Friday, 12 April 2013

ECG of the Week - 15th April 2013

This week's ECG is from a 52 year old male.

I will try to find out the clinical scenario regarding his presentation and will add it here if I can find it. 

UPDATE 15/04/2013

Pt has a history of congestive cardiac failure, hypertension, hypercholesterolaemia and previous atrial flutter. 

Presented with palpitations with no chest pain or SOB when this ECG was taken.

Click to enlarge



    (1.) Atrial tachycardia (rate about 208/min) with . . .
    (2.) . . . 2:1 A-V conduction reducing the ventricular rate to about 104/min.
    (2.) left bundle-branch block (LBBB).
    (3.) Left axis deviation (LAD).

  2. Rate 108
    Rhythm regular
    Axis- left axis deviation
    P waves normal and normal PR
    QRS- prolonged 160ms
    Q waves II, III, aVF
    ST elevation 3mm in V2, 4mm in V3, 2mm in V4
    Appearance convex

    Patient is pain free.
    Leads V2 and V3 are suggestive of Wellan’s Syndrome. A pattern that can occur after the resolution of chest pain in patients that have proximal LAD lesions.
    This pattern requires early cardiac catherisation

  3. Rate approx 100BPM
    Rhythm - regular sinus
    Axis - LAD

    Normal P waves and normal PRI
    QRS widened approx 160ms

    LVH - RavL + Sv3 approx 38mm

    LBBB - appropriate ST discordance to QRS complexes

    U waves seen in lead II - fusing with T waves in most of the precordial leads.

    QU in R precordial leads approx 400ms - corrected approx 510ms.

    QT in lead II approx 280ms - corrected approx 360ms.


    Sinus tachycardia
    LBBB / LAD / LVH
    U waves with prolonged QU interval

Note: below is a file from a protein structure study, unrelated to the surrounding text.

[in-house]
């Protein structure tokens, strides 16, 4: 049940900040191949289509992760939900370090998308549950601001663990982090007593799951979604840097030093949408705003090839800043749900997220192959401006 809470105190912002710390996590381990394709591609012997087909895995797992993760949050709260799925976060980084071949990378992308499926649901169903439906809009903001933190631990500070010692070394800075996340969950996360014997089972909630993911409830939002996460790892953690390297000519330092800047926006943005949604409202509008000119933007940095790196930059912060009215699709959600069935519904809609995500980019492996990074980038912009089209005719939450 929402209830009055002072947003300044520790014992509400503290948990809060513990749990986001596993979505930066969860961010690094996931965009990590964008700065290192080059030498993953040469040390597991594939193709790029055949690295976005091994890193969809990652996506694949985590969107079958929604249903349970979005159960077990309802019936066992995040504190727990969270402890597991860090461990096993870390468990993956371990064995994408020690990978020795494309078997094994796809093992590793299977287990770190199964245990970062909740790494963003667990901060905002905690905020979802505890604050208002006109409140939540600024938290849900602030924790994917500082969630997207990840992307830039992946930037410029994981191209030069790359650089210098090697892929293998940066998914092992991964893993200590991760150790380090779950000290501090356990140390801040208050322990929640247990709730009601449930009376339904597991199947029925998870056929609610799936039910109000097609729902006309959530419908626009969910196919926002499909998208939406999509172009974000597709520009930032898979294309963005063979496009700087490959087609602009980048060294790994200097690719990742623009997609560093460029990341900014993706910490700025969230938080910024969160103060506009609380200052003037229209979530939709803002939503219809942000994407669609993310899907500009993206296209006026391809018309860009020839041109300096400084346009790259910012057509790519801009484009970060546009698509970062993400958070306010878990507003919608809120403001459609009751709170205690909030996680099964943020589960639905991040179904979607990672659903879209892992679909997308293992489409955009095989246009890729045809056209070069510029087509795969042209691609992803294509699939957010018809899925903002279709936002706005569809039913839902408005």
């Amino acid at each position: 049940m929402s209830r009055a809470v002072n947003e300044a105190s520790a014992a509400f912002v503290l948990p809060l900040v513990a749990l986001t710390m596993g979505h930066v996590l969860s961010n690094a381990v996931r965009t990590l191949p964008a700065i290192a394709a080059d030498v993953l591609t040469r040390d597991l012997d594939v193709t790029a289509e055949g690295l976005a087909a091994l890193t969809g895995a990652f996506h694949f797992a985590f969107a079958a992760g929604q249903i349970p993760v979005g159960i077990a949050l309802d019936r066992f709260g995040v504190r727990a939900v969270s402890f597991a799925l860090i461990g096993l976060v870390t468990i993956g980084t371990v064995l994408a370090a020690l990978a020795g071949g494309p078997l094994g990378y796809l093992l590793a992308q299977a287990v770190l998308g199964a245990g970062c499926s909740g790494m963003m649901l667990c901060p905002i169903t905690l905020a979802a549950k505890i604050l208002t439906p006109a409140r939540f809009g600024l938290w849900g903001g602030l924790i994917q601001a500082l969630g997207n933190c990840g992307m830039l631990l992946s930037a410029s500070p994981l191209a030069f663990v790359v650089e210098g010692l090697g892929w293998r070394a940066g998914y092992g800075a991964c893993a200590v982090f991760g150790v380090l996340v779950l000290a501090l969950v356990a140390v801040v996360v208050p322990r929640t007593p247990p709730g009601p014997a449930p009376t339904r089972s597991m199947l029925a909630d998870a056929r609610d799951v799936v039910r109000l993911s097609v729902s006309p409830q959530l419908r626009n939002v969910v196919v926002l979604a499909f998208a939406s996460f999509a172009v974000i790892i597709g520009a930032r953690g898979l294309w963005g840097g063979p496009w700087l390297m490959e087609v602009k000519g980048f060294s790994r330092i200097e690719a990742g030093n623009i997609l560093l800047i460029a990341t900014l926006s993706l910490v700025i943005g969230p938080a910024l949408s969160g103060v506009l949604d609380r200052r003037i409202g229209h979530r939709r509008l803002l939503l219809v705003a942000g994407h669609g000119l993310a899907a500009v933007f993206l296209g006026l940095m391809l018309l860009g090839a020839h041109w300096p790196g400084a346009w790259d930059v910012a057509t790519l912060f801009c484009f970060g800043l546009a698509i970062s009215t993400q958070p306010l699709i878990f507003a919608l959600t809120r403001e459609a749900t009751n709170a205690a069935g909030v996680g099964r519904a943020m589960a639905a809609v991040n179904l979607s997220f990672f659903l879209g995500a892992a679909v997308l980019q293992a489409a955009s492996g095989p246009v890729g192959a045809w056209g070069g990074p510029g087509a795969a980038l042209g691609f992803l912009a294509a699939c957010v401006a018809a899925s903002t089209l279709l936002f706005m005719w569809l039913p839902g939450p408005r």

Consistent with hypokalemia - consider diuretic use

  4. Welcome Brian to the blog comments.

    The full interpretation of the ECG will be up tomorrow but this ECG is a bit tricky and I just wanted to go over somethings people have commented on.

    Regarding the U waves I agree there is suggestion of one in lead II, in the precordial leads I think you are just seeing prominent T waves with notching due to superimposed atrial activity. I agree there is QT prolongation especially in the precordial leads but I'm not sure of the cause, ?arrhythmia related, ? meds, ? electrolyte.

    Clare mentioned the ST segement changes in leads V1-4 which in this case are secondary to underlying LBBB. The Sgarbossa or modified Sgarbossa criteria can be used when considering acute STEMI in the setting of LBBB or paced rhythm. You can read more about the Sgarbossa criteria here and the modified criteria here.

    Regarding Wellen's syndrome you are correct that it signifies a potential critical LAD lesion, the ECG features are described as either inverted T waves or biphasic T waves in leads V2-4. There are some great examples of Wellen's on Life in the Fast Lane here.
    This ECG's precordial changes are due to LBBB and the notching in the T wave is from p wave superimposition.


    John L

  5. DDX atrial tachycardia with block --???digoxin
    atrial flutter with 3:1 block

    Not convinced about presence of flutter waves and if all the waves are p waves, they seem of varying morphology ?MFAT

  6. I know there are only 2 p waves but wonder whether another is getting lost in T waves in limb leads - grossly different p wave morphologies in II - hence my decision to call it a u wave and link to prolonged QU. CCF and HTN - likely to be on diuretic therapy - hence speculation re hypokalemia. CCF and previous flutter - could be on digoxin - AT with block.